Judge Deniew Motion to Dismiss Children's Psychiatric Hospital Suit
By Nick Niedzwiadek Politico July 27, 2017
BUFFALO — A state Supreme Court justice on Thursday denied the Cuomo administration's motion to dismiss a lawsuit attempting to block the relocation of the Western New York Children's Psychiatric Center.
Attorney General Eric Schneiderman's office, intervening on behalf of Gov. Andrew Cuomo and Office of Mental Health commissioner Ann Sullivan, had asked for the case to be tossed for a variety of reasons, including a lack of standing. Assistant attorney general Christopher Boyd argued that the court should not intervene to infringe on the governor's constitutional right to veto legislation.
"They're asking the court to order the governor to sign a piece of legislation into law," he said during the hearing.
Justice Catherine Nugent Panepinto denied the motion after a two-hour hearing and set the next hearing date for Sept. 20.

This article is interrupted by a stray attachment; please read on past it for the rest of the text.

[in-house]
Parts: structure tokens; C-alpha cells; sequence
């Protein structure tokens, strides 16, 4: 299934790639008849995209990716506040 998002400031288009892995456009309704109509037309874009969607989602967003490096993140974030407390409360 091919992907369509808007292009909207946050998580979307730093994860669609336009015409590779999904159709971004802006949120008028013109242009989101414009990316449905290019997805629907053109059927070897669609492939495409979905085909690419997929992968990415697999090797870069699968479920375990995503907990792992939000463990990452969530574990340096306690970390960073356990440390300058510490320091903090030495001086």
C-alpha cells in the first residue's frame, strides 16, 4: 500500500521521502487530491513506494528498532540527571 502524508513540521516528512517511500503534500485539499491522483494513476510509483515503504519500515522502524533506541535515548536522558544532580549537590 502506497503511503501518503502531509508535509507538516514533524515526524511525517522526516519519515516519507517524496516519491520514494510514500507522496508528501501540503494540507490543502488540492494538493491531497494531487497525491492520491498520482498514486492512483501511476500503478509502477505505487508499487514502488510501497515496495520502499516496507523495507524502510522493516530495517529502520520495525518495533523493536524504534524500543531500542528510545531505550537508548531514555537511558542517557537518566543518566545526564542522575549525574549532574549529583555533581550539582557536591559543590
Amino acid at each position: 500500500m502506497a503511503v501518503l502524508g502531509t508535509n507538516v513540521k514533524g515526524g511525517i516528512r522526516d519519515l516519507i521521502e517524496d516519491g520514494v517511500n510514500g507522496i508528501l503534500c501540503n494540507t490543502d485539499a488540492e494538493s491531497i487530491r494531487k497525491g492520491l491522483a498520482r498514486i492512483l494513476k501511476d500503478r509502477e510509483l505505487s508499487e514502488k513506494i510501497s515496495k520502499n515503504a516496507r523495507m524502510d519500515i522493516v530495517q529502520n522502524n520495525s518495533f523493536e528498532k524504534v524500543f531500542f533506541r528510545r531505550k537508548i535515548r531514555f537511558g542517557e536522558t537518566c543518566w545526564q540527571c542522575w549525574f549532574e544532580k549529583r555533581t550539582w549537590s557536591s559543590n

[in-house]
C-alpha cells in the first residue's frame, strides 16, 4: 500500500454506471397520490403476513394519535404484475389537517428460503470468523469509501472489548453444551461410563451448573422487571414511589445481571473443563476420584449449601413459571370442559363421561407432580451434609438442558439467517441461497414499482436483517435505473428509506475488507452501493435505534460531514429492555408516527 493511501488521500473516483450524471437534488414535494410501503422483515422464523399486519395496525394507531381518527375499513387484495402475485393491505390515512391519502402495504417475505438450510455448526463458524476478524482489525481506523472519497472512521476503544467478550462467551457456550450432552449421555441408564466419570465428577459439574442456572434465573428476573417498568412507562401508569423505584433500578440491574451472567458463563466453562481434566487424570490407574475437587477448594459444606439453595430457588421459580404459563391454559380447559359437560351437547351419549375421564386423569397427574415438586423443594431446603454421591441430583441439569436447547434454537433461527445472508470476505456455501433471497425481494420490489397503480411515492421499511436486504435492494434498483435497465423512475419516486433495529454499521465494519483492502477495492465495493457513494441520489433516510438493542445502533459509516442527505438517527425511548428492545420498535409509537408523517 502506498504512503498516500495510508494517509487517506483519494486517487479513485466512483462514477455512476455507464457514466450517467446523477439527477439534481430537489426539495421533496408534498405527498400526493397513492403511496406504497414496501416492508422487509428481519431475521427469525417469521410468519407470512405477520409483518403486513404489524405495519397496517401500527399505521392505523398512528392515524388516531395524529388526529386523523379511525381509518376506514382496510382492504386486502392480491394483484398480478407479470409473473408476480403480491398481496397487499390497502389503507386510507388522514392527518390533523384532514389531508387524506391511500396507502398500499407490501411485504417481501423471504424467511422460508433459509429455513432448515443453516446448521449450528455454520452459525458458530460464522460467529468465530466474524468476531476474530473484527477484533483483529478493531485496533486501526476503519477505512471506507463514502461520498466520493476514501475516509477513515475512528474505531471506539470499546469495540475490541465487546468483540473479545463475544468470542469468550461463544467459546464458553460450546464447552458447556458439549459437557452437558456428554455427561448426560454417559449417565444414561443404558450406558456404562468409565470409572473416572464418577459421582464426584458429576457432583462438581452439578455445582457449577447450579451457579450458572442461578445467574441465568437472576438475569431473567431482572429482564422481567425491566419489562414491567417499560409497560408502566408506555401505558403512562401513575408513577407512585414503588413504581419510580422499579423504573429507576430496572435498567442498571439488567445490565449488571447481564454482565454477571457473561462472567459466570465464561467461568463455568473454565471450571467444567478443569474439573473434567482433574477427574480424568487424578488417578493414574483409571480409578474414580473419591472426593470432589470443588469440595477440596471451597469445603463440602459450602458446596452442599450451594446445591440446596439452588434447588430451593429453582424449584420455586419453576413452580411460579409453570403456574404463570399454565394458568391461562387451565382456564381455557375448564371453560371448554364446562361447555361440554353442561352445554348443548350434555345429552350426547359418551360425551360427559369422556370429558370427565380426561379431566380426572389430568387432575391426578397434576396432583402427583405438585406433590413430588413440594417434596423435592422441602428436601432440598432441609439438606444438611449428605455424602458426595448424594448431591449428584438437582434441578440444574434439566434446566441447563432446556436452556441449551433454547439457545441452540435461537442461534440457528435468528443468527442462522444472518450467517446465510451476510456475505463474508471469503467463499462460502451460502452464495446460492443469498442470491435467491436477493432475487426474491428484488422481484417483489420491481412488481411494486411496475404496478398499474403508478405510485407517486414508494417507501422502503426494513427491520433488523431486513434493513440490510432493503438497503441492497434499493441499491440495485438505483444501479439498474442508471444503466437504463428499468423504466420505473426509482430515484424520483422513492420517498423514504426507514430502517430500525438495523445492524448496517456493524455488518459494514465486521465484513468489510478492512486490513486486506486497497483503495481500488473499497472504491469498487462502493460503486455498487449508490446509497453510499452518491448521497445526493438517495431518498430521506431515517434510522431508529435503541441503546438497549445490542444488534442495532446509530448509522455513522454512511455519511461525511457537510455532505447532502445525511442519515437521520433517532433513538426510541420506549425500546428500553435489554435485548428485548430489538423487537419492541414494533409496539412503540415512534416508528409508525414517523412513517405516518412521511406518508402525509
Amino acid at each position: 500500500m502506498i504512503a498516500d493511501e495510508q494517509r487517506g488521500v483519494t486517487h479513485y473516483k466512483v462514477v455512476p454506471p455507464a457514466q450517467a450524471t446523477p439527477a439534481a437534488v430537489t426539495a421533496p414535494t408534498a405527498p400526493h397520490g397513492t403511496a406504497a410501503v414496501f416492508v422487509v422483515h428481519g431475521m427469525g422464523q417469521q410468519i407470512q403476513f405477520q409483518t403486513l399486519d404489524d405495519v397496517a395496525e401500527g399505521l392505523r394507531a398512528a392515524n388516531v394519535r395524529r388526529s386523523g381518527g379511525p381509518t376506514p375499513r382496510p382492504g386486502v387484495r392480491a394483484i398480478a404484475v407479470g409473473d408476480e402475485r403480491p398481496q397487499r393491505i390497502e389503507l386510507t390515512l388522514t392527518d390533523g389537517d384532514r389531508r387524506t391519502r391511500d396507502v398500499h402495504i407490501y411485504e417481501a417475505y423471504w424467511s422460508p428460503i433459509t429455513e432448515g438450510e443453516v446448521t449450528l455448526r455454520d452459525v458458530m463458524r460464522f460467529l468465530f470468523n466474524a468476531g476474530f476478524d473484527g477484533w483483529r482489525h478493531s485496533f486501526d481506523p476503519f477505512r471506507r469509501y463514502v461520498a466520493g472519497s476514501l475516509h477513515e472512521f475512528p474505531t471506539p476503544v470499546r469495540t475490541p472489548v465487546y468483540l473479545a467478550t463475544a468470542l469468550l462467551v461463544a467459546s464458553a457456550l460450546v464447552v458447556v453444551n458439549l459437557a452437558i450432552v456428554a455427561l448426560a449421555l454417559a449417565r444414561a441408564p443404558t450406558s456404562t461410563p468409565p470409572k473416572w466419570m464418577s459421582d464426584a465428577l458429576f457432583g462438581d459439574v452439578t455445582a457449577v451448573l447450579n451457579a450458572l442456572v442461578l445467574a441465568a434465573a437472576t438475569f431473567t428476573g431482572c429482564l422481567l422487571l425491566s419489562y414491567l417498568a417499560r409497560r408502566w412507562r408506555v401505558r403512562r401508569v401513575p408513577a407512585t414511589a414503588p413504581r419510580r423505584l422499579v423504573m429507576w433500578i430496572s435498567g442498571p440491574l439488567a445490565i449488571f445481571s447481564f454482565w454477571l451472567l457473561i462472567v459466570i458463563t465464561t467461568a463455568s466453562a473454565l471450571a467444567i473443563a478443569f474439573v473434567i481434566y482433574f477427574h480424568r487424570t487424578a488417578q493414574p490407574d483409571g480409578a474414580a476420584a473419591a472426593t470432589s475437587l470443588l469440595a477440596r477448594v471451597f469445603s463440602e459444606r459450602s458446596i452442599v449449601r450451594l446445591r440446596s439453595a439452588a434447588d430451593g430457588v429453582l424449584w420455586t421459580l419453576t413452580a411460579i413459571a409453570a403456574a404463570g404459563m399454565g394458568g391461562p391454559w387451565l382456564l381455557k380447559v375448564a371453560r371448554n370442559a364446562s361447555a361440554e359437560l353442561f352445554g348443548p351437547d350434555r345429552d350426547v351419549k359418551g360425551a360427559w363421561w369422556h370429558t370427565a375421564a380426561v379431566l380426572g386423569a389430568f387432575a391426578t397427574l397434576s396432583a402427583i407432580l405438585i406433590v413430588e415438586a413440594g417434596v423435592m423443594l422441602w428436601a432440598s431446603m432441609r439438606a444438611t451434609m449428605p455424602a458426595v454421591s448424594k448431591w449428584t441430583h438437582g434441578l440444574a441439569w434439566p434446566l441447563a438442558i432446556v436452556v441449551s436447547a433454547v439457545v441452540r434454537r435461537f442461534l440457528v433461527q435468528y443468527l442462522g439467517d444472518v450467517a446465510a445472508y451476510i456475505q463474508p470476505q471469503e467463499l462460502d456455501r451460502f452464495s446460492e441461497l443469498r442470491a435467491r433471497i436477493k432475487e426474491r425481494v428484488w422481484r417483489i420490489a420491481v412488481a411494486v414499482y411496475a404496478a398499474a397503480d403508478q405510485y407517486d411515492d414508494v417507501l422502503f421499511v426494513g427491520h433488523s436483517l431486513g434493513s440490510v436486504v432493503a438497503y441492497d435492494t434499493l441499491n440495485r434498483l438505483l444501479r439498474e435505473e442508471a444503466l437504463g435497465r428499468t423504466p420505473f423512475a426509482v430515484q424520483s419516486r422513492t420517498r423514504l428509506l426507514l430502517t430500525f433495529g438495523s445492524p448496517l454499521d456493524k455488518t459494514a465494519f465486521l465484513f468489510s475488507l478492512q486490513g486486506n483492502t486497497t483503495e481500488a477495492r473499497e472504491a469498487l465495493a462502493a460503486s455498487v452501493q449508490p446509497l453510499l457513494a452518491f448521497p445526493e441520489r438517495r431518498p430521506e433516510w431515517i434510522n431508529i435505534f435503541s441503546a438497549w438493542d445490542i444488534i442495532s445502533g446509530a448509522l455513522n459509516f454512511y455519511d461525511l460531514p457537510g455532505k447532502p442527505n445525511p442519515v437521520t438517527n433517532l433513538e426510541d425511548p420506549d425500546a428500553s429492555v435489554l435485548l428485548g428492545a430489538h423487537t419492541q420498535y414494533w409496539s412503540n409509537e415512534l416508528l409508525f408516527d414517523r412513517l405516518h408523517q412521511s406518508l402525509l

The children's facility in West Seneca is slated to relocate onto the grounds of the Buffalo Psychiatric Center, which treats adult patients and is located in a more urban locale. The suit, filed by the Coalition to Save the Children's Psychiatric Center, seeks to prevent Cuomo from vetoing a unanimously passed bill that would halt the move. They argue the plan to co-locate the two facilities needed legislative approval, yet OMH acted unilaterally in violation of the state's mental hygiene law.
"We are very pleased Her Honor did not dismiss the complaint," Steven Cohen of Hogan WIllig, the coalition's attorney, said after the hearing. "We're very much alive."
A spokesman for OMH said the department could not comment on pending litigation.
The courtroom was packed with members of the coalition, with some even seated in the jury box. The issue has become a months-long priority for local elected officials like Democratic Assemblyman Mickey Kearns, who sponsored NY A6505 (17R) in the lower chamber.
Kearns this week said he had been lobbying the governor's office to not veto the bill if and when it is sent to his desk for consideration. Cuomo has publicly said he will consider the legislation when his office receives it.
Earlier this month the coalition won a temporary restraining order halting construction work related to moving the children's psychiatric center, but an appellate judge stayed that ruling, and the restraining order expired Thursday.
Panepinto declined to renew the restraining order, allowing the state to continue paying contractors and working on the project.